Probe into Anglo fund after value falls by 97pc
A Dublin law firm is seeking information on how one of Anglo Irish Bank's largest property funds was marketed and sold to investors after its value crashed by 97pc over the last two years.
Investors in the Anglo Irish European Geared Property Fund have been asked by the firm to come forward to provide information on its workings. The law firm, LKG Solicitors, already represents some of the clients in this fund.
According to its latest investor update, the fund has fallen by 97pc since a December 2009 valuation.
A large number of the properties in the fund are co-owned with joint venture partners, many of whom are well-known Anglo developer clients.
Some €172m was raised for the fund, with Anglo customers told that the vehicle was a chance for them to avail of Anglo's "expertise" in sourcing and managing geared property investments.
LKG Solicitors is also seeking fresh information about another fund, the Select Geared Property Fund, which unsuccessfully tried to raise €255m just before the property crash.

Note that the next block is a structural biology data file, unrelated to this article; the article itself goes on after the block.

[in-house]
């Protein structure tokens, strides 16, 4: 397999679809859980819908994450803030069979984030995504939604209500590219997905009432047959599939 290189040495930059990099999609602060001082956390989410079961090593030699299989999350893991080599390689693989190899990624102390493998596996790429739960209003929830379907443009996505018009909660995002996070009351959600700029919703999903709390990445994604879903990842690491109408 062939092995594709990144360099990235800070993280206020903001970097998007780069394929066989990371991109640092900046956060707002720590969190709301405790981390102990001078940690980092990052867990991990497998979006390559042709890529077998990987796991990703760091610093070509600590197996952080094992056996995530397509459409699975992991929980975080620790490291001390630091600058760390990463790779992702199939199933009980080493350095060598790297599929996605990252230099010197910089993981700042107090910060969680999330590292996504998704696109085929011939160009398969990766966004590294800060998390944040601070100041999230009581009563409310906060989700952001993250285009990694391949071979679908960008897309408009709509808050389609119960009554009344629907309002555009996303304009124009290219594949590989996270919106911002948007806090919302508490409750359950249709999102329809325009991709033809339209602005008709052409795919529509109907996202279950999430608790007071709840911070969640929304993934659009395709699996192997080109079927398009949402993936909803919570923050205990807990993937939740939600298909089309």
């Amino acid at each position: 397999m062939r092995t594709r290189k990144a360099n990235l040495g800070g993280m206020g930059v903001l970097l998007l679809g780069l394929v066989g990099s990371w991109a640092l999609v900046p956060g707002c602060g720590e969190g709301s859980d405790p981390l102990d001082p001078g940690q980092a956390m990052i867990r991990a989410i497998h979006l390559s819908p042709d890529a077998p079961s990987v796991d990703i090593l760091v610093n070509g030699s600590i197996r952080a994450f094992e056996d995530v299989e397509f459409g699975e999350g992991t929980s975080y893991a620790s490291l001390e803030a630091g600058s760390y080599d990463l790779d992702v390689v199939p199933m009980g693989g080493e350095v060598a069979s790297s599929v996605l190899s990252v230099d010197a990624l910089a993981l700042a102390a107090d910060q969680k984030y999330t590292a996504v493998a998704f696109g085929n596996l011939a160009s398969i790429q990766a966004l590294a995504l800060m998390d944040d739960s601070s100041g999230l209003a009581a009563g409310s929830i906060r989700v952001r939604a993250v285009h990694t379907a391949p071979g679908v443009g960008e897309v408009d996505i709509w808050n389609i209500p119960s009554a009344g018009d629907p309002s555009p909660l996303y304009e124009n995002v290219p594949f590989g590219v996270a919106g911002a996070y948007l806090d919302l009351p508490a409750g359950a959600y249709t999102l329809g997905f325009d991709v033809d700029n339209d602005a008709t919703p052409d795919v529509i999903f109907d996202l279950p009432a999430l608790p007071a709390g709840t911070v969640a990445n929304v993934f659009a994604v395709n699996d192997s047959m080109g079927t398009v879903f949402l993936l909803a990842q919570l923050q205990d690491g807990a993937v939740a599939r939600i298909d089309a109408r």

The firm wants to know why one property that was scheduled to go into the Select fund was later put into the European fund.
"LKG Solicitors represent clients who have concerns regarding Anglo's management of the European Geared Property Fund and the properties acquired by the fund. There are also concerns relating to a property originally proposed for the Select Geared Property Fund but bought by the European Geared Property Fund some time later,'' states an advertisement placed in today's newspaper by the firm.
Anglo has strongly refuted suggestions of any impropriety. In a statement, it said: "Both the Select Geared Property Fund and the European Geared Property Fund were marketed in a fully transparent way. Anglo's roles were fully disclosed in all promotional materials which were provided to all potential investors.
"All investors have had and continue to have the right to come into the bank and review documentation related to the funds."
LKG is also investigating the provision of investment/financial advice and loans by Anglo's wealth management unit in relation to the two funds. Whether the funds complied with prospectus laws is also being examined.
The action by the firm and its clients is just the latest example of Anglo having to defend its previous lending decisions. Anglo now has one of the largest annual legal bills of any bank as it defends suits in Ireland and the US.
A group of Irish investors is already suing the bank over two hotel deals it did with private clients at the height of the boom in New York.
It was also revealed last week that David Drumm, the ex-chief executive of the bank, is being pursued by a group of investors in a separate action.